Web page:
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Gallium hydride vapor phase epitaxy of GaN nanowires.

Zervos M, Othonos A - Nanoscale Res Lett (2011)

Bottom Line: The growth of high-quality GaN NWs depends critically on the thickness of Au and Ga vapor pressure while no deposition occurs on plain Si(001).The increase in growth rate with H2 content is a direct consequence of the reaction of Ga with H2 which leads to the formation of Ga hydride that reacts efficiently with NH3 at the top of the GaN NWs.Finally, the incorporation of H2 leads to a significant improvement in the near band edge photoluminescence through a suppression of the non-radiative recombination via surface states which become passivated not only via H2, but also via a reduction of O2-related defects.

View Article: PubMed Central - HTML - PubMed

Affiliation: Nanostructured Materials and Devices Laboratory, Department of Mechanical Engineering, Materials Science Group, School of Engineering, University of Cyprus, P,O, Box 20537, Nicosia 1678, Cyprus. zervos@ucy.ac.cy.

ABSTRACT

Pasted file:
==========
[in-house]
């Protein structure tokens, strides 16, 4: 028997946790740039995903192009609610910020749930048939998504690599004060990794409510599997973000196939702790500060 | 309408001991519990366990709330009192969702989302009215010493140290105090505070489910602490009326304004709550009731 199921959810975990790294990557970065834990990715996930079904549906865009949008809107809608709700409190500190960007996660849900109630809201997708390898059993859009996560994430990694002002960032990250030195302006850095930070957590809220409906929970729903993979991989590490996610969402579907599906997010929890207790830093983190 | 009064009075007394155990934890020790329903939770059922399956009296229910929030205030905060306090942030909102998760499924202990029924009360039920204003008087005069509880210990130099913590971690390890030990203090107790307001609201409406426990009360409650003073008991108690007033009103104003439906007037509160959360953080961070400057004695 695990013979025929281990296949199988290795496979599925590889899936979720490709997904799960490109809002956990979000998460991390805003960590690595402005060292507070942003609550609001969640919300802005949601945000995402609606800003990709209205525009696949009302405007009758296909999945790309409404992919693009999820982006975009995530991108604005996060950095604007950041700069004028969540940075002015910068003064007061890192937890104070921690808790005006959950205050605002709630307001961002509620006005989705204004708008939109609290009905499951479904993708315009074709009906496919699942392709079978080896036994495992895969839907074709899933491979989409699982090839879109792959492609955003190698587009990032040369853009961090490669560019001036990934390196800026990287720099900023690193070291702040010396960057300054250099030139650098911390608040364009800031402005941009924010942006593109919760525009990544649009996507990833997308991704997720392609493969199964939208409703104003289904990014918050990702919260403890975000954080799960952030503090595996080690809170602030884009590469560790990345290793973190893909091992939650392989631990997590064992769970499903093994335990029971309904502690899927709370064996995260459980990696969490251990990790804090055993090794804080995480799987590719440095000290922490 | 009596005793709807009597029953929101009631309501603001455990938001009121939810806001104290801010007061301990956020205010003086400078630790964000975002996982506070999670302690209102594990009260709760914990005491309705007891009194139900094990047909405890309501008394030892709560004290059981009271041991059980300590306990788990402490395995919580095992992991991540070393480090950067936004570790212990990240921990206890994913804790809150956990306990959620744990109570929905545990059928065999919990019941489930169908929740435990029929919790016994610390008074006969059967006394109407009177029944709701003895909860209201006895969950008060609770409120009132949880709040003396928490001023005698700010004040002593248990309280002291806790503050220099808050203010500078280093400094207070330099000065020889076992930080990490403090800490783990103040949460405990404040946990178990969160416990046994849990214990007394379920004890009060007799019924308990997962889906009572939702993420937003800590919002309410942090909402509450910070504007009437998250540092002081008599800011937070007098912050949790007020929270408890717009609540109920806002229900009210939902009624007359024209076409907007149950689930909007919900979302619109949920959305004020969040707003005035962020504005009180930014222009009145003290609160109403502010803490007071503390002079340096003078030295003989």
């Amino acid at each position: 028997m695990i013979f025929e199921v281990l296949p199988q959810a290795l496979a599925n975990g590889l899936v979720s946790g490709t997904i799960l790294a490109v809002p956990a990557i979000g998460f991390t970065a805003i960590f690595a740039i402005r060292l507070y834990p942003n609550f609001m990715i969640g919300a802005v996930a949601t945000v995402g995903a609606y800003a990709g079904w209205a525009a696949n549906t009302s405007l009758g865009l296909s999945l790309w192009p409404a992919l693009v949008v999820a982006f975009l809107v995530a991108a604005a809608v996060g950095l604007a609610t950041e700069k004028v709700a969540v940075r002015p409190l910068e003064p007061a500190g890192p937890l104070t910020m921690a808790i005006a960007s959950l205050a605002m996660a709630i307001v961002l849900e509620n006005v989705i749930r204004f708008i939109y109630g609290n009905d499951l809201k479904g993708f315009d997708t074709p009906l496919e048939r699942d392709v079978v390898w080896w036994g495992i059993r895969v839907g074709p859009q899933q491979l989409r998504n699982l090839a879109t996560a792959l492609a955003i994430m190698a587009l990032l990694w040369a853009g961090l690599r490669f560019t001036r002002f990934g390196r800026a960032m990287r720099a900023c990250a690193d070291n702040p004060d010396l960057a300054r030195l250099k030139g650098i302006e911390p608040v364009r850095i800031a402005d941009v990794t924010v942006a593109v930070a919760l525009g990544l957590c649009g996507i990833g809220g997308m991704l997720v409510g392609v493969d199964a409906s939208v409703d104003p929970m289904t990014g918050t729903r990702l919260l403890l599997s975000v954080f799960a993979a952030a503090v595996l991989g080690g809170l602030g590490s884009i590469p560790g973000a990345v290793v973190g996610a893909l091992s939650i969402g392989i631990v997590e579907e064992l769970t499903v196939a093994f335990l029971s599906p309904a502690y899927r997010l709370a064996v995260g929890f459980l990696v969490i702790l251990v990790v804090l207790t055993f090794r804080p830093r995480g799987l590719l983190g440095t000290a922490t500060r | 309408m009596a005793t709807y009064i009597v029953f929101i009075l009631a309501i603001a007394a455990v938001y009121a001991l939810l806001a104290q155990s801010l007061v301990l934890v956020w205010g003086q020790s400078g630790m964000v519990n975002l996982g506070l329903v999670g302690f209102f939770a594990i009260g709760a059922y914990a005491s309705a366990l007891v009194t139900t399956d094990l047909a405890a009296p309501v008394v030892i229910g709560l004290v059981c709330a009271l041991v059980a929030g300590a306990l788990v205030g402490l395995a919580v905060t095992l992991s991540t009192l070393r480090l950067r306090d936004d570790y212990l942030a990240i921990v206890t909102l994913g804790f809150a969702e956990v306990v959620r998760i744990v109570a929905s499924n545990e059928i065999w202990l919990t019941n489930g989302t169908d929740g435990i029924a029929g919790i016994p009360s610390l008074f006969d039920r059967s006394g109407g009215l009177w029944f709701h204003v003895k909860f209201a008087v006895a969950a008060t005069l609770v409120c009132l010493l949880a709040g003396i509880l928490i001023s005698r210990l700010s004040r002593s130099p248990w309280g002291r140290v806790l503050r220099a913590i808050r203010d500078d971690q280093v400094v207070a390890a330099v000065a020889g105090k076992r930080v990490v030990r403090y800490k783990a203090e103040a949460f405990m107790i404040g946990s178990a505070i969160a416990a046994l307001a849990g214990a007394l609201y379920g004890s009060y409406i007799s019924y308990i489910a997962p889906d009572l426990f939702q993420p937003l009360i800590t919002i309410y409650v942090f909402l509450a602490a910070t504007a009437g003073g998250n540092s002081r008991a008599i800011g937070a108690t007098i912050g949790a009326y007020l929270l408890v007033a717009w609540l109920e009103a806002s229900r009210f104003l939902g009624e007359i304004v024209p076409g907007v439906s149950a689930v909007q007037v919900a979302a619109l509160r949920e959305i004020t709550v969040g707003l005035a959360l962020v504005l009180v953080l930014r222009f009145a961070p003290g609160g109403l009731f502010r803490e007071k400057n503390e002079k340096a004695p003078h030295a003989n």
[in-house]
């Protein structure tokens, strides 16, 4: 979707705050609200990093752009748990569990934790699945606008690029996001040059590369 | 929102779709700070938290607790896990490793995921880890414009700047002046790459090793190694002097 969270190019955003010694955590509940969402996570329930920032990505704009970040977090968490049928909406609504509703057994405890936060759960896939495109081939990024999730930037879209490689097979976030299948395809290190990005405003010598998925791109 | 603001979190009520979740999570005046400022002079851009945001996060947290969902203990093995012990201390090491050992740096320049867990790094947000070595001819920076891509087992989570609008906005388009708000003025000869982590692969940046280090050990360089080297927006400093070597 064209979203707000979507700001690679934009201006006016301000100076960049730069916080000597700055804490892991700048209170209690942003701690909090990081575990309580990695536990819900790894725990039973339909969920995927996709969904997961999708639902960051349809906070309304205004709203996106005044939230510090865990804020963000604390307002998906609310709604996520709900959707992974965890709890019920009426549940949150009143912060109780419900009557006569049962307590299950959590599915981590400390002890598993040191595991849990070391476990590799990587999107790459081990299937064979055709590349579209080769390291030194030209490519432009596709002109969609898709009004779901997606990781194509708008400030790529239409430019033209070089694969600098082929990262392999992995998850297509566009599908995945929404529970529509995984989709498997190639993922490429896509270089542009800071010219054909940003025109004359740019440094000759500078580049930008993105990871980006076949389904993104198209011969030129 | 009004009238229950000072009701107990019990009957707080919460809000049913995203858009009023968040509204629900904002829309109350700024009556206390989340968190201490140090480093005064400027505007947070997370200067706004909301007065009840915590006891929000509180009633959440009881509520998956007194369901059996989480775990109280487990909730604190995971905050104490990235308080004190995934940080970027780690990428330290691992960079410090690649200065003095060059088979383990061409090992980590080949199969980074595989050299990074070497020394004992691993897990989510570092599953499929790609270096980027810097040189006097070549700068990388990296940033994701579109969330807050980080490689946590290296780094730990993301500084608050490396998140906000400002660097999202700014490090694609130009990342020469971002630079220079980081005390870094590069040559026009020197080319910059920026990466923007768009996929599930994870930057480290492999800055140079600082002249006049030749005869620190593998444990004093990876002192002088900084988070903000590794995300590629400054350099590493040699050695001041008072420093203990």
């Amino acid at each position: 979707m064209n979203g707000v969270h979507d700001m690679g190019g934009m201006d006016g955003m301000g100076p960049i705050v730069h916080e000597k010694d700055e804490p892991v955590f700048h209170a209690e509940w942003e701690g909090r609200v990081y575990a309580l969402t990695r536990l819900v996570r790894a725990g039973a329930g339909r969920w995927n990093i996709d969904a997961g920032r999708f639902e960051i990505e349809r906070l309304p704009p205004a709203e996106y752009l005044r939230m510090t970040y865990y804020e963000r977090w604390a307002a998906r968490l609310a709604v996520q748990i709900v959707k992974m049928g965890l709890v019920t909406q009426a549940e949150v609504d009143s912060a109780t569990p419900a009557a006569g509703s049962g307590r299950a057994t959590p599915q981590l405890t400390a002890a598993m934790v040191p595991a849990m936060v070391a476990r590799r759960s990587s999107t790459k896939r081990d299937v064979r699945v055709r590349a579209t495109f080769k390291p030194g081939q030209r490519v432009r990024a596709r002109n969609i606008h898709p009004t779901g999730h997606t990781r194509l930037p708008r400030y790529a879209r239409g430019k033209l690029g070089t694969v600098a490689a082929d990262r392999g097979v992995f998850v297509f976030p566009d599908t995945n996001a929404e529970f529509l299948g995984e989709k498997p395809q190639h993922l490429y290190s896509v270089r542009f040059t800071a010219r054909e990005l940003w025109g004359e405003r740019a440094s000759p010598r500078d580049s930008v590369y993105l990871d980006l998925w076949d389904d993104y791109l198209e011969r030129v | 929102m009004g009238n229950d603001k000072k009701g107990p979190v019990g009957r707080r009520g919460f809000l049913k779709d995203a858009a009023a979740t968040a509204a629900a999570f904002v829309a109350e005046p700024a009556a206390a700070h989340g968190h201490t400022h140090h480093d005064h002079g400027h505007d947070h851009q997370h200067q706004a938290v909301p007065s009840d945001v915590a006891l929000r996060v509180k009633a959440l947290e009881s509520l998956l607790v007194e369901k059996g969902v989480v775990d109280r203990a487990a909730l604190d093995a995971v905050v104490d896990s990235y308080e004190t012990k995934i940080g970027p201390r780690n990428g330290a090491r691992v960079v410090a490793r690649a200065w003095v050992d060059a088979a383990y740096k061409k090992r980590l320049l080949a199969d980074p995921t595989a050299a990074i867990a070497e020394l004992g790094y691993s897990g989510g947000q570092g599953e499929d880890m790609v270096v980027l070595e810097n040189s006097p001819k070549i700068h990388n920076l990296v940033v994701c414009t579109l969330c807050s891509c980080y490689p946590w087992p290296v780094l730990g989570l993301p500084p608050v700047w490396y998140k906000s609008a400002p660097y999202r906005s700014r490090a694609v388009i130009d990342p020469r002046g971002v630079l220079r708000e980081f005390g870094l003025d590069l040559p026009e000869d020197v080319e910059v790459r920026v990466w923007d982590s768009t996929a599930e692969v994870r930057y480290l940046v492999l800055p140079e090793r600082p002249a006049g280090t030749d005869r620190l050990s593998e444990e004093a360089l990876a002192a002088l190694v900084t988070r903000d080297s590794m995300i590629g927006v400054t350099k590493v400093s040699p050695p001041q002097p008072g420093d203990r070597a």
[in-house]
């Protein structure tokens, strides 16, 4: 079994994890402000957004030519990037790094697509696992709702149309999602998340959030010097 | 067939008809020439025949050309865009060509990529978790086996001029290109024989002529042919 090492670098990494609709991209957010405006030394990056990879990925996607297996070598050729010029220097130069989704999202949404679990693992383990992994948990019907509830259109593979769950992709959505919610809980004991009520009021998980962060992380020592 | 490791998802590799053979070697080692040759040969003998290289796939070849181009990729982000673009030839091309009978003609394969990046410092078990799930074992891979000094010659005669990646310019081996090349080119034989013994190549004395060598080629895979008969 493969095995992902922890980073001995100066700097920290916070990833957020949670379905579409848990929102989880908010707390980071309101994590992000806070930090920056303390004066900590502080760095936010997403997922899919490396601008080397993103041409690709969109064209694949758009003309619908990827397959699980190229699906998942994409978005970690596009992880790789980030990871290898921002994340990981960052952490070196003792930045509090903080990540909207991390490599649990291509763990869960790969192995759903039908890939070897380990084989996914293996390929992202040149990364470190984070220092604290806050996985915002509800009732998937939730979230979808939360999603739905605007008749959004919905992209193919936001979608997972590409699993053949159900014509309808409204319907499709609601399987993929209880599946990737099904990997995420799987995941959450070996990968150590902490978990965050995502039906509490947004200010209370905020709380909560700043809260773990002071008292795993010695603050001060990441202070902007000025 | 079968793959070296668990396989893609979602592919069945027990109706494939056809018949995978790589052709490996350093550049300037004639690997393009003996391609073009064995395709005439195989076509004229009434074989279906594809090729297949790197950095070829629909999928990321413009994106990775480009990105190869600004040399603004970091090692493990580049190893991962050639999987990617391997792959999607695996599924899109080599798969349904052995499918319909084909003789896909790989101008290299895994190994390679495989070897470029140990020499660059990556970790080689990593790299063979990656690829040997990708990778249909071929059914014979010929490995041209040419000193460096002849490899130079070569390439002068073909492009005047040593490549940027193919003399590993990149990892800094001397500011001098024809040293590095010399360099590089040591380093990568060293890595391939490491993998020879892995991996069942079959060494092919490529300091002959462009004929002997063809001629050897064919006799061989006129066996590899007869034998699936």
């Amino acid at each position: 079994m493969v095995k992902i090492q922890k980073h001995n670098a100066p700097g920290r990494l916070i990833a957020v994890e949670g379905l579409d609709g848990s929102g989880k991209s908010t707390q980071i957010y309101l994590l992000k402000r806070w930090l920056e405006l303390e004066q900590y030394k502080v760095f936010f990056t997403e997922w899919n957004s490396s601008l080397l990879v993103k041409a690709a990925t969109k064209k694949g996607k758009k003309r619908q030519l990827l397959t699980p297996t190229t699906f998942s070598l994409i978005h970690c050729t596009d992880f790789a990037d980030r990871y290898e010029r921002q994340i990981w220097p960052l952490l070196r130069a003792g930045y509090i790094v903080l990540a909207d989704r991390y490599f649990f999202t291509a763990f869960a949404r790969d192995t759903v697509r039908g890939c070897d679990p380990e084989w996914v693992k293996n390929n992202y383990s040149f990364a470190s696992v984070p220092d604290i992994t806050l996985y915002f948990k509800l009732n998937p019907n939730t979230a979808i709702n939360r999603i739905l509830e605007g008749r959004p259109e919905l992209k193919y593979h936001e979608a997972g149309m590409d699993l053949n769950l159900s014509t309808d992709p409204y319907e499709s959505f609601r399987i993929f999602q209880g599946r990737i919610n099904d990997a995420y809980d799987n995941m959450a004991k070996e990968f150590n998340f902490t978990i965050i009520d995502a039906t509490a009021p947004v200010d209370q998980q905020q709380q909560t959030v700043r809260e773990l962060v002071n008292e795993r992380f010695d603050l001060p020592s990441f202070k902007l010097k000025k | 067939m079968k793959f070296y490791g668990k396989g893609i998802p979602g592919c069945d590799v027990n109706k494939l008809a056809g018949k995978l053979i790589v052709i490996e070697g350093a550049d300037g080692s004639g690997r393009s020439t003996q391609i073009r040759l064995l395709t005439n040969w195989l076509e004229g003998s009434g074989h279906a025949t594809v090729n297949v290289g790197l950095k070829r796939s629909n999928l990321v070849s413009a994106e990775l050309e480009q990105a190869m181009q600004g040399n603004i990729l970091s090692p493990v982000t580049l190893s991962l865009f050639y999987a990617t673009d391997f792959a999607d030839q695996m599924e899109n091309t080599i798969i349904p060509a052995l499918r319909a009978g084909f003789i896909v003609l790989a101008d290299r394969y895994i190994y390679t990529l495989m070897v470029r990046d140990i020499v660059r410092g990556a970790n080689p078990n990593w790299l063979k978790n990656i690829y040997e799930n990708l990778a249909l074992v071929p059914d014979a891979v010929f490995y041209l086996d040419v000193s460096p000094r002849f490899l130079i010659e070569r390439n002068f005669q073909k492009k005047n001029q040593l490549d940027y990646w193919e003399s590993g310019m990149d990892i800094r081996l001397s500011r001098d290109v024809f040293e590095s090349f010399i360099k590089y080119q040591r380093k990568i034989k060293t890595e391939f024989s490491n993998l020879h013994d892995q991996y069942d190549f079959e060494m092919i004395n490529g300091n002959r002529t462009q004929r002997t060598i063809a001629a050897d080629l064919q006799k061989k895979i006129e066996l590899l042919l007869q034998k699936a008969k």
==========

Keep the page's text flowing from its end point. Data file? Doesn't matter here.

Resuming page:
Straight GaN nanowires (NWs) with diameters of 50 nm, lengths up to 10 μm and a hexagonal wurtzite crystal structure have been grown at 900°C on 0.5 nm Au/Si(001) via the reaction of Ga with NH3 and N2:H2, where the H2 content was varied between 10 and 100%. The growth of high-quality GaN NWs depends critically on the thickness of Au and Ga vapor pressure while no deposition occurs on plain Si(001). Increasing the H2 content leads to an increase in the growth rate, a reduction in the areal density of the GaN NWs and a suppression of the underlying amorphous (α)-like GaN layer which occurs without H2. The increase in growth rate with H2 content is a direct consequence of the reaction of Ga with H2 which leads to the formation of Ga hydride that reacts efficiently with NH3 at the top of the GaN NWs. Moreover, the reduction in the areal density of the GaN NWs and suppression of the α-like GaN layer is attributed to the reaction of H2 with Ga in the immediate vicinity of the Au NPs. Finally, the incorporation of H2 leads to a significant improvement in the near band edge photoluminescence through a suppression of the non-radiative recombination via surface states which become passivated not only via H2, but also via a reduction of O2-related defects.